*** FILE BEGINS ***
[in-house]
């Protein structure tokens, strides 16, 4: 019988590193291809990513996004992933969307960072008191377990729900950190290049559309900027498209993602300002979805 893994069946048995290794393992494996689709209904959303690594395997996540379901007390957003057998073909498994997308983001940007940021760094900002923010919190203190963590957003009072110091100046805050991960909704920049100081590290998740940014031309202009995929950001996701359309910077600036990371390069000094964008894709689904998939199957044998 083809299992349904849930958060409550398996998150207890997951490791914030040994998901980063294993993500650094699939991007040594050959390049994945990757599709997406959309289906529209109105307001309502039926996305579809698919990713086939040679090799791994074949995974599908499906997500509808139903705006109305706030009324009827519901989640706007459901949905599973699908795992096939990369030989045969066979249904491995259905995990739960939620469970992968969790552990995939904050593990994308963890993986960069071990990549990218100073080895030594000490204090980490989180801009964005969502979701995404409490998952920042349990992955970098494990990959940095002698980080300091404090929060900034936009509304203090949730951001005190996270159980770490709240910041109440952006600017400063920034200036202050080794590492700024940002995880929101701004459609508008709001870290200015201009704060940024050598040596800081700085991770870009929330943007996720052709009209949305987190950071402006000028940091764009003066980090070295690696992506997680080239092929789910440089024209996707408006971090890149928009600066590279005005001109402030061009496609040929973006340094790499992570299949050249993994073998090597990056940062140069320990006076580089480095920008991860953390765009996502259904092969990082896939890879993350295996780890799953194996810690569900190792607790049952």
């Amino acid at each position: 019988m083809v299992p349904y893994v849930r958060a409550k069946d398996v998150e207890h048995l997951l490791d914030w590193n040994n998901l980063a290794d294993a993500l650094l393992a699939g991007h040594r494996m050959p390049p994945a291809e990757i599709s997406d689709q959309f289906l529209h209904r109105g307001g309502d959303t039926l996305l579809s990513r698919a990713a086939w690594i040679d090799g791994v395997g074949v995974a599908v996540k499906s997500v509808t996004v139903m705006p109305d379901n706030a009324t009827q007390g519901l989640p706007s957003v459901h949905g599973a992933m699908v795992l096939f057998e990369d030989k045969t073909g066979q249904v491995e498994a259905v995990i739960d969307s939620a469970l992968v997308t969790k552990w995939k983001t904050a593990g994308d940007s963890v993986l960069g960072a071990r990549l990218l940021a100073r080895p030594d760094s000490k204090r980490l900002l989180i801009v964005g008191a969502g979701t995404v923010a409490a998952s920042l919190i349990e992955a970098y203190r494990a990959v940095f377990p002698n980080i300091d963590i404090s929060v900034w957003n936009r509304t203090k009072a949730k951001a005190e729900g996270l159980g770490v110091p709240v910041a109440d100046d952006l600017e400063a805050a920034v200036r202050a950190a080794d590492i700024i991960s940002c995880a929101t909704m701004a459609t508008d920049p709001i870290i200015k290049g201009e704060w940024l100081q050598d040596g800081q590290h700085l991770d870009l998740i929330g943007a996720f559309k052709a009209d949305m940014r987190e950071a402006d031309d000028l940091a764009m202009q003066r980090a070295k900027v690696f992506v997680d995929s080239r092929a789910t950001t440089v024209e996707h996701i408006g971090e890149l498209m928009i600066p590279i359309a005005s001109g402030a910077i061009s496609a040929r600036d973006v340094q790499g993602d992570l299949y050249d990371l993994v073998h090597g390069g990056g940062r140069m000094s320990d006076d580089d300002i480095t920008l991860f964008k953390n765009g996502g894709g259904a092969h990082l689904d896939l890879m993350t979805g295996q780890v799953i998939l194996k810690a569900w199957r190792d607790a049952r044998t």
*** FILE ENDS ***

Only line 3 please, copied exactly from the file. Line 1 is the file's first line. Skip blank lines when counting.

């Amino acid at each position: 019988m083809v299992p349904y893994v849930r958060a409550k069946d398996v998150e207890h048995l997951l490791d914030w590193n040994n998901l980063a290794d294993a993500l650094l393992a699939g991007h040594r494996m050959p390049p994945a291809e990757i599709s997406d689709q959309f289906l529209h209904r109105g307001g309502d959303t039926l996305l579809s990513r698919a990713a086939w690594i040679d090799g791994v395997g074949v995974a599908v996540k499906s997500v509808t996004v139903m705006p109305d379901n706030a009324t009827q007390g519901l989640p706007s957003v459901h949905g599973a992933m699908v795992l096939f057998e990369d030989k045969t073909g066979q249904v491995e498994a259905v995990i739960d969307s939620a469970l992968v997308t969790k552990w995939k983001t904050a593990g994308d940007s963890v993986l960069g960072a071990r990549l990218l940021a100073r080895p030594d760094s000490k204090r980490l900002l989180i801009v964005g008191a969502g979701t995404v923010a409490a998952s920042l919190i349990e992955a970098y203190r494990a990959v940095f377990p002698n980080i300091d963590i404090s929060v900034w957003n936009r509304t203090k009072a949730k951001a005190e729900g996270l159980g770490v110091p709240v910041a109440d100046d952006l600017e400063a805050a920034v200036r202050a950190a080794d590492i700024i991960s940002c995880a929101t909704m701004a459609t508008d920049p709001i870290i200015k290049g201009e704060w940024l100081q050598d040596g800081q590290h700085l991770d870009l998740i929330g943007a996720f559309k052709a009209d949305m940014r987190e950071a402006d031309d000028l940091a764009m202009q003066r980090a070295k900027v690696f992506v997680d995929s080239r092929a789910t950001t440089v024209e996707h996701i408006g971090e890149l498209m928009i600066p590279i359309a005005s001109g402030a910077i061009s496609a040929r600036d973006v340094q790499g993602d992570l299949y050249d990371l993994v073998h090597g390069g990056g940062r140069m000094s320990d006076d580089d300002i480095t920008l991860f964008k953390n765009g996502g894709g259904a092969h990082l689904d896939l890879m993350t979805g295996q780890v799953i998939l194996k810690a569900w199957r190792d607790a049952r044998t």